Cloud computing has been growing rapidly over the past few years, and has brought more benefits to businesses compared to the traditional technology dedicated servers. Cloud storage services like Dropbox, Google Drive, iCloud, and OneDrive have become popular among internet users. However, experts say Africa is yet to reap more commercial benefits from the cloud landscape.
Speaking during a premier Cloud and Security Summit in Kigali on Wednesday, the said African countries must embrace new technologies and harness the potential of cloud computing to support reduce exposure to cyber threats.
However, Laura Chite, the chief executive of CIO East Africa, said that this will require understanding the value that comes with cloud.
“We’ve been engaging in cloud for a longtime, but the only difference today is that cloud is now both personal and corporate. Facebook, Instagram are ‘sitting in the cloud’, and people and businesses are using them. But having the ability to understand, evaluate and implement cloud computing is crucial for today’s business leaders, regardless of whether they operate in IT or not,” she said at the two-day summit.
The event brought together information and communication leaders from across the region to discuss the future of Africa’s digital space and what the continent can do to protect it. It was organised by CIO East Africa in partnership with Rwanda Information Society Authority (RISA).
The summit also provided stakeholders a platform to share insights on how Africa can get value from cloud technology, and promote the continent’s digital transformation.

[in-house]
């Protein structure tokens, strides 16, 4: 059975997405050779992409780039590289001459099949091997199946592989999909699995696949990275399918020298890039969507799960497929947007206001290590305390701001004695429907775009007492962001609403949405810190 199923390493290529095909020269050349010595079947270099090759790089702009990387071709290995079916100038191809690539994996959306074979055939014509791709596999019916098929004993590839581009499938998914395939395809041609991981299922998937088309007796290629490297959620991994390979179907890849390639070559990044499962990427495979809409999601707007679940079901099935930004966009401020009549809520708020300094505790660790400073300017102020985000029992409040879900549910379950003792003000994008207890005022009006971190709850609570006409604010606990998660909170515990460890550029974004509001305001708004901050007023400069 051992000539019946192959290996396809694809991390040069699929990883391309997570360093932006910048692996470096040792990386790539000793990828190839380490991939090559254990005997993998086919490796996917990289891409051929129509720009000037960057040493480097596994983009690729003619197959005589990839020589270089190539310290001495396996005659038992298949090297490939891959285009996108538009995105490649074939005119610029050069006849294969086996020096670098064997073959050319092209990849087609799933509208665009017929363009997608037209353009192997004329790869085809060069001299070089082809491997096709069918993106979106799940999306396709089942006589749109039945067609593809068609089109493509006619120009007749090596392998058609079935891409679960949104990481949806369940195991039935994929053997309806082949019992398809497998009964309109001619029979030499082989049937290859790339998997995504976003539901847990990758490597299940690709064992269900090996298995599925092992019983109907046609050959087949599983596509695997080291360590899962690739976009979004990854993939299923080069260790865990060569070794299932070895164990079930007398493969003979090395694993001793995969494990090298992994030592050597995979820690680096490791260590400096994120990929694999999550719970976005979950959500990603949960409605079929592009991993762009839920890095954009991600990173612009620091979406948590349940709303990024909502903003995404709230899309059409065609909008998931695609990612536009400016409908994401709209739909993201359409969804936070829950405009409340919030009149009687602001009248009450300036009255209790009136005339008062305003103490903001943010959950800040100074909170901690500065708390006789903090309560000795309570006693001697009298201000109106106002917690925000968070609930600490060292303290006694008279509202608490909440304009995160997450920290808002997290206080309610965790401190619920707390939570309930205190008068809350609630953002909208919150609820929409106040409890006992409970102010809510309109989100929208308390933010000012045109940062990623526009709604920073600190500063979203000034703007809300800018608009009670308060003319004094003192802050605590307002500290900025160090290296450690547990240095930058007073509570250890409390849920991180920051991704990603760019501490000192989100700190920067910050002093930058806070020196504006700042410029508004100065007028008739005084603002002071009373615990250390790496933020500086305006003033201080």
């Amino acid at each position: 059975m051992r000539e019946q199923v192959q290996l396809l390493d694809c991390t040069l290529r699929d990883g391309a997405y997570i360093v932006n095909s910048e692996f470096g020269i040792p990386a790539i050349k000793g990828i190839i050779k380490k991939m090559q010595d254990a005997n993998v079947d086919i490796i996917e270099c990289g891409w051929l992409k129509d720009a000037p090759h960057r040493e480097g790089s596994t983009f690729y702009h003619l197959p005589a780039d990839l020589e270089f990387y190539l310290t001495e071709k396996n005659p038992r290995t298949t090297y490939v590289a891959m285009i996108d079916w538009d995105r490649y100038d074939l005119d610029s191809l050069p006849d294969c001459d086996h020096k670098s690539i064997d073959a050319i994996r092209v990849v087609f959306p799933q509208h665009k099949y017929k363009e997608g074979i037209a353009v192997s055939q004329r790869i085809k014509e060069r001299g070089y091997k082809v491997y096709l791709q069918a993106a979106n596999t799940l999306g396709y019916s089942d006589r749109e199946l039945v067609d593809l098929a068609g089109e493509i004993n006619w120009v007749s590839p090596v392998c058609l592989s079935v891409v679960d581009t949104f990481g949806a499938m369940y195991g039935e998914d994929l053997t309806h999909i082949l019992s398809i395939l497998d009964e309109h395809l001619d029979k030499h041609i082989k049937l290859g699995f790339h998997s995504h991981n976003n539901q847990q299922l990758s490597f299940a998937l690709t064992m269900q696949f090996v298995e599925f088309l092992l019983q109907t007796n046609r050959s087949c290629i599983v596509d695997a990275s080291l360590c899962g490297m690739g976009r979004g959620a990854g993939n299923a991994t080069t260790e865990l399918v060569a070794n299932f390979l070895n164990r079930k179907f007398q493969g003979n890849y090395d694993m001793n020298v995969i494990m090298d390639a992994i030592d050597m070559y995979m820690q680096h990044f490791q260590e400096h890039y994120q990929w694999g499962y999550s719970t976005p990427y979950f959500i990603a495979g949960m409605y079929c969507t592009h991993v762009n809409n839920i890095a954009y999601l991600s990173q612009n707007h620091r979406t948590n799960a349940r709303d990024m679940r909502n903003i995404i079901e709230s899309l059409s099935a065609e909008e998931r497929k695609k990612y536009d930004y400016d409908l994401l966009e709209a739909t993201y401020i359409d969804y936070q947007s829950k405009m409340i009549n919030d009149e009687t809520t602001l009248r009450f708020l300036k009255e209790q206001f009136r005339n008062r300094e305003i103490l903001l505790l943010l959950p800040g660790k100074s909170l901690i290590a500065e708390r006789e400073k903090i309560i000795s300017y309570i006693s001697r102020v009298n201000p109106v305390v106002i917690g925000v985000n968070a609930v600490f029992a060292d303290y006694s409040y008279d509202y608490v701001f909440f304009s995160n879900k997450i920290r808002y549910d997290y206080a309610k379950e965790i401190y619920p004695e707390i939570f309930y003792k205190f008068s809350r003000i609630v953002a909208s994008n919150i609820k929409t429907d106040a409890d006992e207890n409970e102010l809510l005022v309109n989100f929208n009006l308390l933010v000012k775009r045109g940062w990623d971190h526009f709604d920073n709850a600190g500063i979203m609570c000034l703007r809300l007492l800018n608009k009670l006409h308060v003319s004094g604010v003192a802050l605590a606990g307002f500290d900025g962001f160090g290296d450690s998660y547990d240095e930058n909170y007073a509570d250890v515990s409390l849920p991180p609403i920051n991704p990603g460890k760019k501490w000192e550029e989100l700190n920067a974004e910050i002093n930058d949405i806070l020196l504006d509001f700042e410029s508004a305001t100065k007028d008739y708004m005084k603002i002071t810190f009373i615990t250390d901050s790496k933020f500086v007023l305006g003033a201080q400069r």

Cloud is the future
Chite noted that the beauty of cloud computing is that people reduce costs of investments, from a technology perspective.
The amount of data being generated each day is constantly rising, and businesses require a large exchange mailbox, e-mail archiving as well as access to additional storage, which cloud provides.
Experts said many firms were transitioning to technologies, like cloud computing, which they believe are reliable, support business growth and enable companies cut costs. That’s why Africa must quickly embrace the technology. Chite was optimistic that the “next big investment” Africa will make will be in data and cyber security, which she said is almost non-existent at the moment.
“So, the value presented by cloud computing may be compromised anytime. The problem is compounded by the fact that many African countries don’t have cyber security laws and policies,” she said of the low investment into the area.
“Every time organisations are hit by cyber threats, Africa is the biggest victim. Therefore, Africa must invest in cyber security to sustain the gains that we are seeing in latest technologies like cloud,” she added.
Cyber security is key
However, Mark Maraire, a participant, said there is still low capacity among African countries in understanding of cyber security, or the extent to which it might affect Africa’s transition to adopt cloud computing and other emerging technologies.
“Internet penetration in the region is increasing, meaning that more people are exposed to the internet and cyber security threats. However, many countries do not have enough capacity to deter these threats,” he said.
Fighting cyber crime
Jean De Dieu Rurangirwa, the Minister for Information Communication and Technology, said cyber crime is a global problem that is facing all countries, and must be fought jointly and responsibly.
“When you talk about security, responsibility is very critical. The issue of cyber crime is facing us all, and Rwanda is strengthening institutions and putting dedicated agencies in place to respond to this global problem. We are also creating awareness among our people,” he said.
According to Innocent Muhizi, the CEO of RISA, the summit aimed to share practical steps and insights in addressing information security issues and questions plaguing security professionals at all types and sizes of organisations.